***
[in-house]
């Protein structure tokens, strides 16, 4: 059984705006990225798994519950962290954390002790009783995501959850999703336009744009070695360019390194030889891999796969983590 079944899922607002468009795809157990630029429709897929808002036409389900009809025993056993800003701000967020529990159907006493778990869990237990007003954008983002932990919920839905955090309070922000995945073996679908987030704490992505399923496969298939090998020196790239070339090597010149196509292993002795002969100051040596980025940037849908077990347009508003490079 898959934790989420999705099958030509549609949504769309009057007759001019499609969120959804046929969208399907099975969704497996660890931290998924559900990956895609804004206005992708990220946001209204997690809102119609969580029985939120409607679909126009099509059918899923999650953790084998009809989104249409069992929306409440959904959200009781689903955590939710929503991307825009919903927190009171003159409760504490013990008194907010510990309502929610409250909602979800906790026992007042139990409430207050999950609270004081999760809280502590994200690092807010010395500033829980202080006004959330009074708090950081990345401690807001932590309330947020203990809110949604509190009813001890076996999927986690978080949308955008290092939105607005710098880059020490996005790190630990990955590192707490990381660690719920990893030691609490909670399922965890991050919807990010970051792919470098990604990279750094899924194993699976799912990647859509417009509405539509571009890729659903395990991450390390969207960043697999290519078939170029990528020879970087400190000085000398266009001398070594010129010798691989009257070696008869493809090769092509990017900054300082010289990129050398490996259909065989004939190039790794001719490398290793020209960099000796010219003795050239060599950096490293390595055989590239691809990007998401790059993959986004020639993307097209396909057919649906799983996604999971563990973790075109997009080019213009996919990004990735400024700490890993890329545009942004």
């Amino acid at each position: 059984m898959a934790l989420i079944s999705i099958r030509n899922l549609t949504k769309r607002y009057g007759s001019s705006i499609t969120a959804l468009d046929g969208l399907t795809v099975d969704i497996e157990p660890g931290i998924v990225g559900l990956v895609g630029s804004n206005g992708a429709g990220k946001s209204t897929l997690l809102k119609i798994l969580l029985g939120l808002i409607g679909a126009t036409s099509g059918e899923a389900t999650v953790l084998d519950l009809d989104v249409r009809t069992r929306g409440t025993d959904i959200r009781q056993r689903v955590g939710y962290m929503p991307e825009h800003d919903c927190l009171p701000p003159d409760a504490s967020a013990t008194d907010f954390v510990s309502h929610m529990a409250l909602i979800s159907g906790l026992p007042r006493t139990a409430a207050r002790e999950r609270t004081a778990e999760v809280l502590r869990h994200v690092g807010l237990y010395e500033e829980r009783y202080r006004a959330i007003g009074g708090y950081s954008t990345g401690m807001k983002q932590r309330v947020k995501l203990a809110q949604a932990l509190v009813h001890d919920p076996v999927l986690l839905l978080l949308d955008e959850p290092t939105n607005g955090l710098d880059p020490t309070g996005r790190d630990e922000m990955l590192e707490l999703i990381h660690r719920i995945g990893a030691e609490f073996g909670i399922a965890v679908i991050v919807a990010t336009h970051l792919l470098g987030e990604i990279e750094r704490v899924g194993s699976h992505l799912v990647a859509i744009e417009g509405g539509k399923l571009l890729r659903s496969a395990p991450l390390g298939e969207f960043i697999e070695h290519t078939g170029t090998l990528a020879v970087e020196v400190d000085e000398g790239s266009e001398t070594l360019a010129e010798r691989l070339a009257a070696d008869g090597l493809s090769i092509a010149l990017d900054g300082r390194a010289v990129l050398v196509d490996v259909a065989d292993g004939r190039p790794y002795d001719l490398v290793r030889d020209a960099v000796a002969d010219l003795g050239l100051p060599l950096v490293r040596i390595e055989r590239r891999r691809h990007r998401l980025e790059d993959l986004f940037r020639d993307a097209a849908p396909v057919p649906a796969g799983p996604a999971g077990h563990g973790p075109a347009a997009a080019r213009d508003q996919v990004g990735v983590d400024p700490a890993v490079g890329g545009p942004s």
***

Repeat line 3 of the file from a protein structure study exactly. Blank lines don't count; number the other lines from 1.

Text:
């Amino acid at each position: 059984m898959a934790l989420i079944s999705i099958r030509n899922l549609t949504k769309r607002y009057g007759s001019s705006i499609t969120a959804l468009d046929g969208l399907t795809v099975d969704i497996e157990p660890g931290i998924v990225g559900l990956v895609g630029s804004n206005g992708a429709g990220k946001s209204t897929l997690l809102k119609i798994l969580l029985g939120l808002i409607g679909a126009t036409s099509g059918e899923a389900t999650v953790l084998d519950l009809d989104v249409r009809t069992r929306g409440t025993d959904i959200r009781q056993r689903v955590g939710y962290m929503p991307e825009h800003d919903c927190l009171p701000p003159d409760a504490s967020a013990t008194d907010f954390v510990s309502h929610m529990a409250l909602i979800s159907g906790l026992p007042r006493t139990a409430a207050r002790e999950r609270t004081a778990e999760v809280l502590r869990h994200v690092g807010l237990y010395e500033e829980r009783y202080r006004a959330i007003g009074g708090y950081s954008t990345g401690m807001k983002q932590r309330v947020k995501l203990a809110q949604a932990l509190v009813h001890d919920p076996v999927l986690l839905l978080l949308d955008e959850p290092t939105n607005g955090l710098d880059p020490t309070g996005r790190d630990e922000m990955l590192e707490l999703i990381h660690r719920i995945g990893a030691e609490f073996g909670i399922a965890v679908i991050v919807a990010t336009h970051l792919l470098g987030e990604i990279e750094r704490v899924g194993s699976h992505l799912v990647a859509i744009e417009g509405g539509k399923l571009l890729r659903s496969a395990p991450l390390g298939e969207f960043i697999e070695h290519t078939g170029t090998l990528a020879v970087e020196v400190d000085e000398g790239s266009e001398t070594l360019a010129e010798r691989l070339a009257a070696d008869g090597l493809s090769i092509a010149l990017d900054g300082r390194a010289v990129l050398v196509d490996v259909a065989d292993g004939r190039p790794y002795d001719l490398v290793r030889d020209a960099v000796a002969d010219l003795g050239l100051p060599l950096v490293r040596i390595e055989r590239r891999r691809h990007r998401l980025e790059d993959l986004f940037r020639d993307a097209a849908p396909v057919p649906a796969g799983p996604a999971g077990h563990g973790p075109a347009a997009a080019r213009d508003q996919v990004g990735v983590d400024p700490a890993v490079g890329g545009p942004s």